Perennials: Carefully remove mulches from perennial beds, keeping some handy in case of a freezing spell. Spray emerging tulips and day lilies with deer repellent to prevent nibbling. Keep a journal and photographs of location and bloom time of bulbs as an aid for planning new bulb beds next fall. Begin weeding as soon as the weeds appear, being careful not to damage emerging plants.
Flowers: Purchase pansy plants for instant color in planters or among blooming bulbs.
Vegetables and fruits: Fertilize rhubarb and asparagus. Cut back raspberry canes that fruited last summer and thin and top off the new canes. Continue pruning fruit trees and grape vines. In the lower parts of the Lower Hudson Valley, start seeds of broccoli, cabbage and cauliflower to set out in 5-7 weeks. Wait a week or so in the north.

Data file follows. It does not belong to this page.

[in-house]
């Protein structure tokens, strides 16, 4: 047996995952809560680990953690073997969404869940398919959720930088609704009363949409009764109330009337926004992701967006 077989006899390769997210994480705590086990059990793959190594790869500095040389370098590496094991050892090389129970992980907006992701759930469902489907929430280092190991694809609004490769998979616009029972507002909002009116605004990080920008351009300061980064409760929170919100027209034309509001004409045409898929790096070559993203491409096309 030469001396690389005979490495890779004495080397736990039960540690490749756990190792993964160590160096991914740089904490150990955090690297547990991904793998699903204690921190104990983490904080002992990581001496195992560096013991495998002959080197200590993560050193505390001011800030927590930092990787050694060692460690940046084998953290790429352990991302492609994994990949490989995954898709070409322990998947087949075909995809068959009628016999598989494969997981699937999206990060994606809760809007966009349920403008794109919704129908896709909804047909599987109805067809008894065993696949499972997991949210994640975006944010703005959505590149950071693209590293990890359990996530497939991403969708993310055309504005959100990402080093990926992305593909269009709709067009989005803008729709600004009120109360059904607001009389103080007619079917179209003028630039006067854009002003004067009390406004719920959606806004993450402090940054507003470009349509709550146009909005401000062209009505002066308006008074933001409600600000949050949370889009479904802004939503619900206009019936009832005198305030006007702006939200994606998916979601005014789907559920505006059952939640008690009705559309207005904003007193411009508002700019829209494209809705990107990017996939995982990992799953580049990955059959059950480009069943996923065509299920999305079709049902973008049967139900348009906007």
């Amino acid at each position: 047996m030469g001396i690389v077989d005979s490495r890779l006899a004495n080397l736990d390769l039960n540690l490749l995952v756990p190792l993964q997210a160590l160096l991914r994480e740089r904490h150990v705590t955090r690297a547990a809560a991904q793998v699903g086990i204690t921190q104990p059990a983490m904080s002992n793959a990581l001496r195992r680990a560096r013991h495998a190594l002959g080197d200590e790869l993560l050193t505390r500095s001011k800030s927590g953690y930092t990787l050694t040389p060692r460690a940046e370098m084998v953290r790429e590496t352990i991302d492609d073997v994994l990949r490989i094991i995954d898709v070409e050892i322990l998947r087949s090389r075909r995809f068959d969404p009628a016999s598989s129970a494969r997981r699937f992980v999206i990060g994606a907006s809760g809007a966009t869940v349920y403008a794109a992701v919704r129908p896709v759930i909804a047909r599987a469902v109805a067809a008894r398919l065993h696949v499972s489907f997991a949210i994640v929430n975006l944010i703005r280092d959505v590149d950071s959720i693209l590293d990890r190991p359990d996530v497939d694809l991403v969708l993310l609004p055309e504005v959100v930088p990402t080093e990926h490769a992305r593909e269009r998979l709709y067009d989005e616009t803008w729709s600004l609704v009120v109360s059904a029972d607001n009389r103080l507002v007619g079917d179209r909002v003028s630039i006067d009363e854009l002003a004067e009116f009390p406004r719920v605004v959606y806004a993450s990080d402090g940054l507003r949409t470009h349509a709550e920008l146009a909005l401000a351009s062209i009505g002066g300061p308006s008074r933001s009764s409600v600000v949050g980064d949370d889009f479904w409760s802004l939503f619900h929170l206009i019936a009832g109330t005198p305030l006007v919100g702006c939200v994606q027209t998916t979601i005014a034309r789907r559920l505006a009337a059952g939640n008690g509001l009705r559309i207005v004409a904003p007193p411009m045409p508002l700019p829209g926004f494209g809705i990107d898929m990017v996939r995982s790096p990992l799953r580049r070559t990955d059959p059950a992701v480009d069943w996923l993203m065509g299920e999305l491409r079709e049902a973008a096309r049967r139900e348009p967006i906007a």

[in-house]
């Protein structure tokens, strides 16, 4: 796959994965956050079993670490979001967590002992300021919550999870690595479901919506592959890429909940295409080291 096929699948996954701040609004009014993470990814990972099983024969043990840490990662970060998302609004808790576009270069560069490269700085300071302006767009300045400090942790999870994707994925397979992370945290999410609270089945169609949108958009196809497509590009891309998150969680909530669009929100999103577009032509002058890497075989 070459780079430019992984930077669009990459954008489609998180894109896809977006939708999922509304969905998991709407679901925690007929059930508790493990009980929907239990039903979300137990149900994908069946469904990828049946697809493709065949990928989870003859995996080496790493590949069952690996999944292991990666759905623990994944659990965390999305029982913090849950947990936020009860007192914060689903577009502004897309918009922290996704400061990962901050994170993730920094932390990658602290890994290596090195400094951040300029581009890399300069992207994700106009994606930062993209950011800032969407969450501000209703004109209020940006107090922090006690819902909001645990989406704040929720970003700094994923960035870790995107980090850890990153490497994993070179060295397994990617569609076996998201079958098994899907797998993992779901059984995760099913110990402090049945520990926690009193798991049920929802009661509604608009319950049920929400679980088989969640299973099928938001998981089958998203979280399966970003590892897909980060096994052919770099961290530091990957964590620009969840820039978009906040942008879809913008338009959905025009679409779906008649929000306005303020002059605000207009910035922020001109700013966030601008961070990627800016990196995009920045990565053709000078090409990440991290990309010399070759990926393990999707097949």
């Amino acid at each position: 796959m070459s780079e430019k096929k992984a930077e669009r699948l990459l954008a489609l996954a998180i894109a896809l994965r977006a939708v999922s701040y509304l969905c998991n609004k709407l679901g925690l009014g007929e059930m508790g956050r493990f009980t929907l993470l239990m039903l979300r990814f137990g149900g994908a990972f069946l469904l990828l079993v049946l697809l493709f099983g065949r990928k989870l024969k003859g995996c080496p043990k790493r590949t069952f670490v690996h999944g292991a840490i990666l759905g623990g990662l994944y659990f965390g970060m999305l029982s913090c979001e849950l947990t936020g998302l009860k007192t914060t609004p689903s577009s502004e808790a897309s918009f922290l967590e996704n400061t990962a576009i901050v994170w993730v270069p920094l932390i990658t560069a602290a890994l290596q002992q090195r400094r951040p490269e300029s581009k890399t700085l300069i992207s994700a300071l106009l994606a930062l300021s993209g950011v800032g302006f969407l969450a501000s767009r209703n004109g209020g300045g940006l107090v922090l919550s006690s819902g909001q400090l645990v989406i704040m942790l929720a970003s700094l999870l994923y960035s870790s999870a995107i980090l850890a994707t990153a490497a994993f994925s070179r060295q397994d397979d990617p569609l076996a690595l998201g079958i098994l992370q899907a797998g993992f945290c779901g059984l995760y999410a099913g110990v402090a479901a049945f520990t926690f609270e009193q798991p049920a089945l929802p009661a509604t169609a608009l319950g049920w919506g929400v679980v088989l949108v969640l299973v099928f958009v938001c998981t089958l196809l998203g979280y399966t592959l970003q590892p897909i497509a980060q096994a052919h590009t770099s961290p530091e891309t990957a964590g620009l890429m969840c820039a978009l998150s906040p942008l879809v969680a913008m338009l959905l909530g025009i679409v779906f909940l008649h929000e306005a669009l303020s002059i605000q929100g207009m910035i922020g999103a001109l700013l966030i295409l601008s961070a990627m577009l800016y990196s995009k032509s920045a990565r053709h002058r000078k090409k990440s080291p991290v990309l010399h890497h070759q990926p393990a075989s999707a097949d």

Trees and shrubs: A light layer of leafy mulch to a depth of 2 to 4 inches around shrubs preserves moisture and keeps roots cool. Apply deer repellents as new growth appears, using a variety of products. New ones continue to appear on the market, but none works as long as they claim. Prune hydrangeas and buddleia and other late summer blooming shrubs. Prune the older canes of red osier dogwood to encourage the beautiful red new stems to come up.
Lawns: Rake vigorously to remove winter debris and thatch. Reseed bare spots. Control wild onion, chickweed and dandelions with spot treatment. Fertilization is not recommended at this time. The lawn wise gardener waits until Memorial Day for the first application of the year.
Houseplants: Continue fertilizing on a regular schedule. Check carefully for insect infestations. If a south-facing window is too hot move plants to a west or east window. Repot if needed.
General: Collect information on invasive plants so that you can recognize them and prevent them from getting a foothold in your back yard.